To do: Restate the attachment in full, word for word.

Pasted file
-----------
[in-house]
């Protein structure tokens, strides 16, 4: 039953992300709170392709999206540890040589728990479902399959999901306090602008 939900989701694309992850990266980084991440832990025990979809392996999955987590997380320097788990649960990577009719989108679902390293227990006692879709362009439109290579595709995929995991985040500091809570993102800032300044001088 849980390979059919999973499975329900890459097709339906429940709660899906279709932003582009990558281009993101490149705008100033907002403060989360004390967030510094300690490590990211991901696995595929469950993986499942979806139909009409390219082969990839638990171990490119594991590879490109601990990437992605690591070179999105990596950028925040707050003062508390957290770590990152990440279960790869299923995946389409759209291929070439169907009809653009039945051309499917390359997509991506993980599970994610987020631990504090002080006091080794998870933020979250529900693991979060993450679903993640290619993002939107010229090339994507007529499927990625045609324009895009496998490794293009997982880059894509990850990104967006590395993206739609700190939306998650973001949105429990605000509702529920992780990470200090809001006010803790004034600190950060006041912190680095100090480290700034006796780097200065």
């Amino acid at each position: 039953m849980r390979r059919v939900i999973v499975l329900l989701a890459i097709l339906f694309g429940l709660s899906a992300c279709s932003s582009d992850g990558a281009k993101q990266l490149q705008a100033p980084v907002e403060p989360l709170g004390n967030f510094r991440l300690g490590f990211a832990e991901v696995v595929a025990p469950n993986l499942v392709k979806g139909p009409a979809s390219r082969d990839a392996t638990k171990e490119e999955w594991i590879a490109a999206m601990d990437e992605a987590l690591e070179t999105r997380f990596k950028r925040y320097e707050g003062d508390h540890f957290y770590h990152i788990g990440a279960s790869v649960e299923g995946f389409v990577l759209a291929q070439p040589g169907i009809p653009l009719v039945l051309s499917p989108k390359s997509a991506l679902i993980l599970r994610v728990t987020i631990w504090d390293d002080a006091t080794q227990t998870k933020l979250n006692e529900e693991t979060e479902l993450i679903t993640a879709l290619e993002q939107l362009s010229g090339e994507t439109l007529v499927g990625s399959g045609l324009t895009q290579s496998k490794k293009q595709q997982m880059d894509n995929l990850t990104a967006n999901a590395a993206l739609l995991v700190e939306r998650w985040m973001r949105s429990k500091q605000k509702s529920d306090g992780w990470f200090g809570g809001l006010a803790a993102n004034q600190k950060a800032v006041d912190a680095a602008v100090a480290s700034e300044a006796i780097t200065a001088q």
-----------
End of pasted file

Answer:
[in-house]
């Protein structure tokens, strides 16, 4: 039953992300709170392709999206540890040589728990479902399959999901306090602008 939900989701694309992850990266980084991440832990025990979809392996999955987590997380320097788990649960990577009719989108679902390293227990006692879709362009439109290579595709995929995991985040500091809570993102800032300044001088 849980390979059919999973499975329900890459097709339906429940709660899906279709932003582009990558281009993101490149705008100033907002403060989360004390967030510094300690490590990211991901696995595929469950993986499942979806139909009409390219082969990839638990171990490119594991590879490109601990990437992605690591070179999105990596950028925040707050003062508390957290770590990152990440279960790869299923995946389409759209291929070439169907009809653009039945051309499917390359997509991506993980599970994610987020631990504090002080006091080794998870933020979250529900693991979060993450679903993640290619993002939107010229090339994507007529499927990625045609324009895009496998490794293009997982880059894509990850990104967006590395993206739609700190939306998650973001949105429990605000509702529920992780990470200090809001006010803790004034600190950060006041912190680095100090480290700034006796780097200065």
């Amino acid at each position: 039953m849980r390979r059919v939900i999973v499975l329900l989701a890459i097709l339906f694309g429940l709660s899906a992300c279709s932003s582009d992850g990558a281009k993101q990266l490149q705008a100033p980084v907002e403060p989360l709170g004390n967030f510094r991440l300690g490590f990211a832990e991901v696995v595929a025990p469950n993986l499942v392709k979806g139909p009409a979809s390219r082969d990839a392996t638990k171990e490119e999955w594991i590879a490109a999206m601990d990437e992605a987590l690591e070179t999105r997380f990596k950028r925040y320097e707050g003062d508390h540890f957290y770590h990152i788990g990440a279960s790869v649960e299923g995946f389409v990577l759209a291929q070439p040589g169907i009809p653009l009719v039945l051309s499917p989108k390359s997509a991506l679902i993980l599970r994610v728990t987020i631990w504090d390293d002080a006091t080794q227990t998870k933020l979250n006692e529900e693991t979060e479902l993450i679903t993640a879709l290619e993002q939107l362009s010229g090339e994507t439109l007529v499927g990625s399959g045609l324009t895009q290579s496998k490794k293009q595709q997982m880059d894509n995929l990850t990104a967006n999901a590395a993206l739609l995991v700190e939306r998650w985040m973001r949105s429990k500091q605000k509702s529920d306090g992780w990470f200090g809570g809001l006010a803790a993102n004034q600190k950060a800032v006041d912190a680095a602008v100090a480290s700034e300044a006796i780097t200065a001088q």